A test mold was built to evaluate the results of the microcellular molding process (and other injection molding processes) against conventional parts and whether the parts formed using the microcellular molding process would meet the above recited requirements. The mold geometry was configured with characteristics desirable in aircraft interior components including relatively thin walls with a relatively long flow length, and ribs of the same thickness as the abutting cosmetic wall. The geometry in the test mold is shown in FIGS. 1 and 2 to provide a rigid, monolithic, single layer article at test part 10. Specifically, the test part 10 was 12 inch by 9 inch by 0.51 inch overall, with nominal wall 12 having a thickness of 0.060 inches (1.5 mm). However, in other embodiments, the thickness of the nominal wall 12 may range from 1.25 mm to 1.8 mm. The part 10 included ribs 14 of 0.060 inches and slightly thicker side walls 16 of 0.070 inches. The mold itself was center sprue gated. The thermoplastic material used in testing was ULTEM 9085. Parts 10 were processed with conventional injection molding processes (i.e., without the use of microcellular foaming) and with the use of supercritical fluid (C02) as the foaming agent which is substantially saturated in the molten resin and which is molded under conditions that allow for cell nucleation and formation of a foamed material having a plurality of cells distributed through the part thereby resulting in the above noted weight reduction.

It was found that the microcellular foam structure resulting from the MUCELL™ microcellular foaming process effectively reduced the density of the plastic. Specifically, the microcellular foam parts 10 exhibited a preferred weight reduction of 8% to 18% relative to conventionally molded parts 10 from the same mold geometry and material. Furthermore, the microcellular foam parts exhibit an outer surface 18 substantially free of pinholes.

In addition, parts 10 with ribs 14 having the same thickness as the abutting wall 12 were produced with the supercritical foaming process with no discernable sink on surface 18 opposite the ribs 14. Parts 10 of the same geometry processed using the conventional injection molding process resulted in sink marks on surface 18 opposite the ribs 14, unless excessive packing pressure and hold times were employed. It is contemplated that this may provide relatively increased design flexibility to reduce weight with fewer concerns regarding the cosmetic effects of sink marks.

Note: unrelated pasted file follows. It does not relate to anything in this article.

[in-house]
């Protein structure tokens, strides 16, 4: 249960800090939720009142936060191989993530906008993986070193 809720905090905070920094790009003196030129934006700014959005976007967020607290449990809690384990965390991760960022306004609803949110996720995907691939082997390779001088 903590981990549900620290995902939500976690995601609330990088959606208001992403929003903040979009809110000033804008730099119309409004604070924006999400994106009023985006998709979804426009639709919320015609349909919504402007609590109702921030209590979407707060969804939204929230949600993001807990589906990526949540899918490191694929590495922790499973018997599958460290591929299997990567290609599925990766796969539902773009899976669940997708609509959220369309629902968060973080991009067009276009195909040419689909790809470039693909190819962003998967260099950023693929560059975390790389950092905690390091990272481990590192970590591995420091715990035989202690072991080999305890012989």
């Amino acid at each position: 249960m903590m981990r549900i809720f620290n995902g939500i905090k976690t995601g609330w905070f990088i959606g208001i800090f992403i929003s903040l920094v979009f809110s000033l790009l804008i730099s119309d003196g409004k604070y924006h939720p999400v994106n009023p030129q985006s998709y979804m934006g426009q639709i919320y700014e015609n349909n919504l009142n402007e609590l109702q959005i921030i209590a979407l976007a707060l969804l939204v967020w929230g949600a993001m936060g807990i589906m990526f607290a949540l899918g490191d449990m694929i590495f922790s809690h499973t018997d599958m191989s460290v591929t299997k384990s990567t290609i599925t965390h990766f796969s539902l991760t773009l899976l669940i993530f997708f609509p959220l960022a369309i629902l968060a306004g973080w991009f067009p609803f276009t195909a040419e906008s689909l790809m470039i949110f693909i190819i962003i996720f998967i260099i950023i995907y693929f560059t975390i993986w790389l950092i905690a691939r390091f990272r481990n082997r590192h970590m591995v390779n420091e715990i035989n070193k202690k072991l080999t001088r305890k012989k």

Typically, filling thin-walled injection molded parts may be a challenge as the material may freeze before it completely fills the mold cavity. Even when difficult to fill parts are filled completely there may be other adverse effects of the process. The microcellular foam process herein required significantly less (approximately 25% less) injection pressure as compared to the conventional injection molding process to fill the test mold for a thin- walled part. For example, first and second (packing) stage injection pressure for conventional injection molding was in the range of 1,700 psi. and 1,200 psi., respectively. However, for the microcellular foam process, first and second stage injection pressure was in the range of 1,237 psi. and 1,000 psi., respectively. Thus, microcellular foam processes potentially improves flow characteristics supporting relatively lower injection pressures and relatively longer flow-lengths. As a result, it is therefore contemplated that relatively thinner wall thickness may be achieved in injection molded parts for a given material using a microcellular foam molding process.

Furthermore, the molded parts using the microcellular foam process were tested relative to the safety requirements of FAR 25.853 and the heat-release standard OSU 65/65. The parts met the requirements of these standards. The results of the testing are shown in FIG. 3.